London, Through Twenty-Four Paintings
Travel has long played the muse for writers and artists alike, inspiring them to pen and paint the impressions and reflections that emerge from fresh perspectives on the world. Mark Twain, James Joyce, and the Beat generation of West Coast writers are some of the literary greats that have taken to the open road, boarded ships, and consigned themselves to relative exile in search of inspiration. Likewise photographers (see Sebastião Salgado and Edward Weston) and painters (Paul Gauguin and Georgia O’Keeffe among them) have trained their eyes on foreign terrains and cultures.
Brett Amory, a native Virginian, focuses on environments that are culturally a little closer to home, painting scenes around urban metropolises in his acclaimed “Waiting” series. On the heels of his 2012 and 2013 exhibitions “Twenty-Four in San Francisco” and “Twenty-Four in New York,” Amory now features London in his first show at Lazarides Rathbone Gallery, “Twenty-Four in London. ” Amory traversed the city by bike over the course of a month to research his subject; more than 50 hours of video and hundreds of photos later, he brings us 24 sensitive and evocative paintings of both the iconic and the unremarkable—capturing the National Museum and Abbey Road, as well as anonymous commuters at Bethnal Green Tube Station, a glimpse through the doorway of a corner shop, and the neon signage of London’s red light district.
Ranging in mood, Amory’s images evoke all the grit and melancholic, humdrum routine of city life; and moments of both alienation and transcendence, conveying the deep psychological presence of their subjects. “I feel especially drawn to individuals who look lost, lonely, or awkward—those who don’t appear to fit into local societal norms. As the title suggests, the ‘Waiting’ series illustrates how people are distracted by a constant internal dialogue, preoccupation with memories of the past and/or concern for the future, and are often unable to live in the present moment,” Amory explains. In one painting, Londoners on a packed train avert their eyes from one another, while in another, commuters are bathed in hazy light. In many, he displays a formalist eye for the angles and geometry of city streets and road signs, such as in the flattened 9 - 10pm Arabian House, 18 Ernest Street (Waiting #200), in which a man in shorts and flipflops sits outside government-funded housing on a deck chair and watches the world go by, the utilitarian buildings behind him rendered as blocks of color. The great diversity of London’s vast sprawl and population can be found in these 24, absorbing paintings, which are presented in Lazarides alongside multimedia installations.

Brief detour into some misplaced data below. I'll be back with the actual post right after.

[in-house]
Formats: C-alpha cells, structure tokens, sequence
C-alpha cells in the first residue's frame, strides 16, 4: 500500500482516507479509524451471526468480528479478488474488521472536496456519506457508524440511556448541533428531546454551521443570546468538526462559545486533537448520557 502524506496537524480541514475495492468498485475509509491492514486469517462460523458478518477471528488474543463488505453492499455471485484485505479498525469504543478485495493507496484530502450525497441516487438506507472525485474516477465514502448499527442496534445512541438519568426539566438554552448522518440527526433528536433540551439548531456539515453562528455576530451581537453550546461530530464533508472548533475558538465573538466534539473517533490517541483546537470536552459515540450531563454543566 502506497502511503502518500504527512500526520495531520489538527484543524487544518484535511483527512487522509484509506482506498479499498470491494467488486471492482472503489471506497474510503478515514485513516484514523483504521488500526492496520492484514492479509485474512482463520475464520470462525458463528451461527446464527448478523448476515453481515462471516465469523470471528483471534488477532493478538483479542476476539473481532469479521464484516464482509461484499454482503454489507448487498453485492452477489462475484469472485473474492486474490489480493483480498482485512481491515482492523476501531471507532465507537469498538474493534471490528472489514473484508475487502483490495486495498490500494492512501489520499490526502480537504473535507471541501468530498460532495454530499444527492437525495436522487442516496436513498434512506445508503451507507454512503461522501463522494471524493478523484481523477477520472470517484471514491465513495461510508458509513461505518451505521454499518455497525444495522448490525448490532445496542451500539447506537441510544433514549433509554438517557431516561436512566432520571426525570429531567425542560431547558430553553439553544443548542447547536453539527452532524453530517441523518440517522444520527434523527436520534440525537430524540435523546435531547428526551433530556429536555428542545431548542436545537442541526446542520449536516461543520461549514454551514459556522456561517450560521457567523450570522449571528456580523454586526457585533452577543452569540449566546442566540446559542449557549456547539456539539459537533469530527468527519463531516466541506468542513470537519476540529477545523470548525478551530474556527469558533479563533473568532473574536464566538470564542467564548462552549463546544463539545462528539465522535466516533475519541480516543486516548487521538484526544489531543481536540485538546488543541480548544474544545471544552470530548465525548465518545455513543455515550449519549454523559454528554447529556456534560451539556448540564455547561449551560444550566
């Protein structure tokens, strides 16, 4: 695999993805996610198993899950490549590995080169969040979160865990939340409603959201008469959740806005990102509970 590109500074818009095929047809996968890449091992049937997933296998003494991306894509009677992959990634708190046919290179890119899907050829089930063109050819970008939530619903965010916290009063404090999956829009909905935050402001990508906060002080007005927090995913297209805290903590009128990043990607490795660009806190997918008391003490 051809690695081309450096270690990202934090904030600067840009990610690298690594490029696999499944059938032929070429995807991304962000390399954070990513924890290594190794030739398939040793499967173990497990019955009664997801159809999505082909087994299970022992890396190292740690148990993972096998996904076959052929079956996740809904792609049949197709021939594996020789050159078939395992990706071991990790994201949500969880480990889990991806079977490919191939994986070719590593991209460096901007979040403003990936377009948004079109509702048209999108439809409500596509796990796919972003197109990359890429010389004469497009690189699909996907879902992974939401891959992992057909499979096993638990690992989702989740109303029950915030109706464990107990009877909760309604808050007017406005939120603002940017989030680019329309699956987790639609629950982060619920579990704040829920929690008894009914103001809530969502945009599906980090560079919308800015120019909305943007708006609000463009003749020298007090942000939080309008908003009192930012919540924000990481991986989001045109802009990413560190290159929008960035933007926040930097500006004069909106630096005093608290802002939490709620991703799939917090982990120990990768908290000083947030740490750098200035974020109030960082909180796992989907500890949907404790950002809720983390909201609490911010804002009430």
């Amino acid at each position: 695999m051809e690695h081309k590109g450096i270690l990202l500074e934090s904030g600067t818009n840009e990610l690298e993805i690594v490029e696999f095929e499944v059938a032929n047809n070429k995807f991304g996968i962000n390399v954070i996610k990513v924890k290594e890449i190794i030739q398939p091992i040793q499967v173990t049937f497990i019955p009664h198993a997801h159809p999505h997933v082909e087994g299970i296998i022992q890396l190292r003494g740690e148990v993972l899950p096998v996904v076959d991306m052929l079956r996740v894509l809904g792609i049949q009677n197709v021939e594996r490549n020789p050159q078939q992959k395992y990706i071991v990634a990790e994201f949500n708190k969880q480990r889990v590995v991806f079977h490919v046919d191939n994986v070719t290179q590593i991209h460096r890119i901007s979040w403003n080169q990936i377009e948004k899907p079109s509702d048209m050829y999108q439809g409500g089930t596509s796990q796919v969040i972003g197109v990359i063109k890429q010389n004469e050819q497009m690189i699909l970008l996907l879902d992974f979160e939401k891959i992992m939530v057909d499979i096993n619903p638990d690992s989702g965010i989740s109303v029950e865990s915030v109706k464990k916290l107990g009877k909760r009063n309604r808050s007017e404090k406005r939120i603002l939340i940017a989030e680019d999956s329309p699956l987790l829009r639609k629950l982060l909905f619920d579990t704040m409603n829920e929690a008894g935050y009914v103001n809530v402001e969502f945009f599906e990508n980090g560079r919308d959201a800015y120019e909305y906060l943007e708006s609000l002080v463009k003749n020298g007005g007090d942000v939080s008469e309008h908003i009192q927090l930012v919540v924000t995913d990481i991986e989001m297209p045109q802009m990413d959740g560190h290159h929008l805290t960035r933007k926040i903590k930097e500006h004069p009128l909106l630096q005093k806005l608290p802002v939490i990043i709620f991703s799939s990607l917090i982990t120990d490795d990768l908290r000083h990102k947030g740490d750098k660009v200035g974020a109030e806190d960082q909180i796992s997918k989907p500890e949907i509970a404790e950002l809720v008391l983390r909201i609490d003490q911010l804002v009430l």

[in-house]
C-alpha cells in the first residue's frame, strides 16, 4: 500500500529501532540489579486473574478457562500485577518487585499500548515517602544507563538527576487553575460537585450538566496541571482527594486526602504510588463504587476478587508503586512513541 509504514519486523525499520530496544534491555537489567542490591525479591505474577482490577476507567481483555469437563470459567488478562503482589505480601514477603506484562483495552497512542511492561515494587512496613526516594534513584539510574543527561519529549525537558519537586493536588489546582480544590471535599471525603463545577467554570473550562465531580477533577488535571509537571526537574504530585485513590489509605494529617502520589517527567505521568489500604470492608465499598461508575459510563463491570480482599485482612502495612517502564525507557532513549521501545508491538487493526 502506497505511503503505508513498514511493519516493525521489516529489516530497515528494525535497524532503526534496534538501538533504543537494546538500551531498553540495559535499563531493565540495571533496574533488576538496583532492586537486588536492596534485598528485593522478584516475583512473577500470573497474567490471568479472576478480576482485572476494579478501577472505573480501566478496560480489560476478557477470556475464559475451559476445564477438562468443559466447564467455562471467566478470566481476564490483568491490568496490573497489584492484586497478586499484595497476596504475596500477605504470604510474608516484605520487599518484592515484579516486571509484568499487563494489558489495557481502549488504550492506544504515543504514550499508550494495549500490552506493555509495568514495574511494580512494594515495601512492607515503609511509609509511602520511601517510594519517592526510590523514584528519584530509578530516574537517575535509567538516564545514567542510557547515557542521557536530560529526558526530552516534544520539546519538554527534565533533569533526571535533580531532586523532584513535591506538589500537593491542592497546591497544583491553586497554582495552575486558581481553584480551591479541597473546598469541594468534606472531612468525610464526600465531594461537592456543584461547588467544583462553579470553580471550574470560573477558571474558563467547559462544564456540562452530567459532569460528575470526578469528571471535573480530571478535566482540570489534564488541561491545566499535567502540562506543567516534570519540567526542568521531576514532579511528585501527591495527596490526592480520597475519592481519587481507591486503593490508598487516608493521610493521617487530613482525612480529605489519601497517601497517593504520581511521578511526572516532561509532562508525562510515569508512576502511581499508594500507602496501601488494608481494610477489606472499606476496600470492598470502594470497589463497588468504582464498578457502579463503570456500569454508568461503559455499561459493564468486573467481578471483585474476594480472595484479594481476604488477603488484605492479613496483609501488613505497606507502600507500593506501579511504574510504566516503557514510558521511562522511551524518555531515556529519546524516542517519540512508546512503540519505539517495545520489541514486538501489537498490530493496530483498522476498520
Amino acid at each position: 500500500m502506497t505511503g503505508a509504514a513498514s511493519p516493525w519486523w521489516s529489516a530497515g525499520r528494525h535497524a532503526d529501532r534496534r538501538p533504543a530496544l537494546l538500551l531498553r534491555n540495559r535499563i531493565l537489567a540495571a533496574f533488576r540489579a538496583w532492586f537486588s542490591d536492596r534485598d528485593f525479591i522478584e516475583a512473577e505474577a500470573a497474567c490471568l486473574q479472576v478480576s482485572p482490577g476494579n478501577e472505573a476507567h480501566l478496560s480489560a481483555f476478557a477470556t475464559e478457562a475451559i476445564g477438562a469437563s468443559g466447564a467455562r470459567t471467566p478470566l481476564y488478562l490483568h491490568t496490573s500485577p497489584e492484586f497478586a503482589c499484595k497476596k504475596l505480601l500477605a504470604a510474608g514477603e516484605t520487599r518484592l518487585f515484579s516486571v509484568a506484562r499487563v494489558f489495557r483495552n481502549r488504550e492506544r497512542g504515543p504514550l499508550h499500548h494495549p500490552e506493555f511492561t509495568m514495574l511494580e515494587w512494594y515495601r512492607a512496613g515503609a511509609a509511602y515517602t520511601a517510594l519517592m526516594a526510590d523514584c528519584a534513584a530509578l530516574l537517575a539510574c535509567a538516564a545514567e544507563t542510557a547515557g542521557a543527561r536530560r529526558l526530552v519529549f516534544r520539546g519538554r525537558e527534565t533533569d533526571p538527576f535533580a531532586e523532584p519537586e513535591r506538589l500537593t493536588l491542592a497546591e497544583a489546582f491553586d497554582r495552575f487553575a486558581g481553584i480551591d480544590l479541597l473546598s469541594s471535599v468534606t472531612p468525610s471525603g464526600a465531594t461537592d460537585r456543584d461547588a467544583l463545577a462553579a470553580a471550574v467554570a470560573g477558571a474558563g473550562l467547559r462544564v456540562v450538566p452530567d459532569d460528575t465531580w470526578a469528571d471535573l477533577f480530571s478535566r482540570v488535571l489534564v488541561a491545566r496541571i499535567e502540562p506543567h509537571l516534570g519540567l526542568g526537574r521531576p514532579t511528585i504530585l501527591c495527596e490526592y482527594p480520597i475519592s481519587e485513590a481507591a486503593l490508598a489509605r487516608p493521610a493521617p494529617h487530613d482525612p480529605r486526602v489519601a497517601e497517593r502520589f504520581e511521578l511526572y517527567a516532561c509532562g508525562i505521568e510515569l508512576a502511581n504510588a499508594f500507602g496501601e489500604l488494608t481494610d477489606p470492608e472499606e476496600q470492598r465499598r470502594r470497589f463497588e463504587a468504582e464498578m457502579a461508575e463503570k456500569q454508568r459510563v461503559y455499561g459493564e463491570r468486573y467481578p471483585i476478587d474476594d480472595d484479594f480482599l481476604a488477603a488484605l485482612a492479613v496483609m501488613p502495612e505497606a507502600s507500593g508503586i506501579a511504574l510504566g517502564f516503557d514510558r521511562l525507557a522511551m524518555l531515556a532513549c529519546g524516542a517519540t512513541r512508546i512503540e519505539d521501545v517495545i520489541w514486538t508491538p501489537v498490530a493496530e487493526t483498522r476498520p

“Twenty-Four in London” is on view at Lazarides Rathbone Gallery, London, through April 13th, 2014.